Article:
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Saturday 14 December 2019

Elite garda team put on standby in Nora hunt as mum says thanks

Meabh Quoirin addresses the media and thanks search teams for their efforts in trying to find her daughter Nora. Photo: The Royal Malaysia Police via AP
Meabh Quoirin addresses the media and thanks search teams for their efforts in trying to find her daughter Nora. Photo: The Royal Malaysia Police via AP

A senior police officer involved in the search for missing Irish teenager Nora Quoirin has raised concerns about how long she can survive on her own.

The search for the 15-year-old is continuing, one week after she disappeared from a Malaysian jungle resort.

Hundreds of people are involved in looking for the teenager, who was born with the brain condition holoprosencephaly and has special needs.

Nora's mother Meabh has thanked the searchers.

"You have given up your time, especially at a special festival time," she said, referring to Hari Raya Haji, the Islamic "festival of sacrifice" celebrations.

Negeri Sembilan police chief Deputy Commissioner Datuk Mohamad Mat Yusop said some of those involved in the search had attended Hari Raya Haji prayers yesterday morning at a nearby mosque.

"However, this will not hamper the search," he said.

Ms Quorin's heartfelt thanks to searchers came as Jim Gamble, a former police officer who is advising the family, urged them to "consider the benefits of a financial incentive as a motivator and, if there is a criminal element to this, then it could help prompt someone's conscience".

Gamble, who investigated the disappearance of Madelaine McCann, said a reward was an "appropriate tactic" in a country with significant levels of poverty.

"I think the family needs to throw the kitchen sink at it and consider the benefits of a financial incentive as a motivator," he said.

An elite team of Garda hostage and kidnap specialists are now on standby to join the search if evidence emerges that Nora was abducted.

The team is attached to the National Negotiation Unit, set up last year as part of the Special Tactical Operations Command.

Much of its work is carried out in secret. Its detectives are highly trained in hostage and kidnap situations, violent stand-offs and negotiations with criminals and terrorists.

They have been deployed overseas in the past to secure the release of Irish citizens in abduction or extortion cases and work closely with the Department of Foreign Affairs.

On the ground in Malaysia, a total of 317 search and rescue personnel were deployed on Saturday, with the search continuing through the night.

"So far, we have no credible leads on where she is, but we will continue with the search," Mr Mohamad told reporters at the site. "We are accepting information from all parties and our investigation is exploring all angles."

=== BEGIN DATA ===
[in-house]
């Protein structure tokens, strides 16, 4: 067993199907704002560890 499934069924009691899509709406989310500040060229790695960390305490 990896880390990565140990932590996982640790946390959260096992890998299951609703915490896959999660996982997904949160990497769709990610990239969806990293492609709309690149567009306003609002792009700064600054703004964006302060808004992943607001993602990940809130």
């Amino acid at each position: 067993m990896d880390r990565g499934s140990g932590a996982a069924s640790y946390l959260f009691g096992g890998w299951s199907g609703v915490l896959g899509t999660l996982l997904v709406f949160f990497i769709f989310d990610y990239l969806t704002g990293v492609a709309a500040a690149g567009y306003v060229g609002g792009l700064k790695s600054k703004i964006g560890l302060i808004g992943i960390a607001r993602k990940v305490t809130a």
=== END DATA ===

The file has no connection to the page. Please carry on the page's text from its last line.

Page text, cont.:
He said there was no evidence to indicate that Nora had been abducted, the local Star publication reported.

"We are very worried about her safety. We don't know how long she can survive," he said.

"The team is working diligently day and night to find her as soon as possible."

The police have checked the background of people in the area for criminal records.

"We have also questioned several people, as well as checked the homes of hotel staff," he said. "There is also no evidence that anyone has sighted Nora Anne anywhere."

Ms Quoirin and her husband Sebastien, a French-Irish couple who have lived in London for 20 years, said "terima kasih", or "thank you" in Malay, to those searching for her.

In a short speech, Ms Quoirin held back tears, as her husband stood beside her. In a video broadcast on local media, she said: "We want to say thank you to each and every one of you.

"We know you're searching night and day for Nora.

"We see you working so hard and also praying with us and being with us."

Ms Quoirin also praised the dedication and expertise shown by those looking for Nora. "To be with us here, it means the world to us," she said.

"We are so grateful for everything that you are doing for us, everyone who is helping here and not from here.

"We are extremely impressed by the effort, your expertise, your dedication and we hope you find Nora. And thank you so much and terima kasih."

Nora, who has an Irish passport, went missing last Sunday. The family have said they remain hopeful after police leading the investigation refused to rule out a "criminal element".

Police have set up a new hotline in the hope that some new information will come through, he added.

Officers believe the teen climbed out through an open window in the living room of the family's cottage and was still in the vicinity of the resort.

They are treating her as a missing person, but do not rule out a possible criminal element in her disappearance.

The Quoirin family, who have lived in London for 20 years, arrived on August 3 for a two-week stay at the Dusun, a small resort located in a durian orchard next to a forest reserve 63km south of Kuala Lumpur.

On Friday, gardai confirmed a liaison officer was being dispatched to assist with the investigation.

"An Garda Siochana have deployed a Garda liasion officer (GLO) to Kuala Lumpur, Malaysia, to assist the Department of Foreign Affairs, who are currently providing consular assistance to the family of Nora Quoirin.

"The Garda liaison officer will liaise as required with the Malaysian police, UK and French authorities to assist in the search for Nora Quoirin," a Garda statement said.

Anyone with information is asked to contact the Lucie Blackman Trust intelligence on ops@lbtrust.org or +44 800 098 8485.

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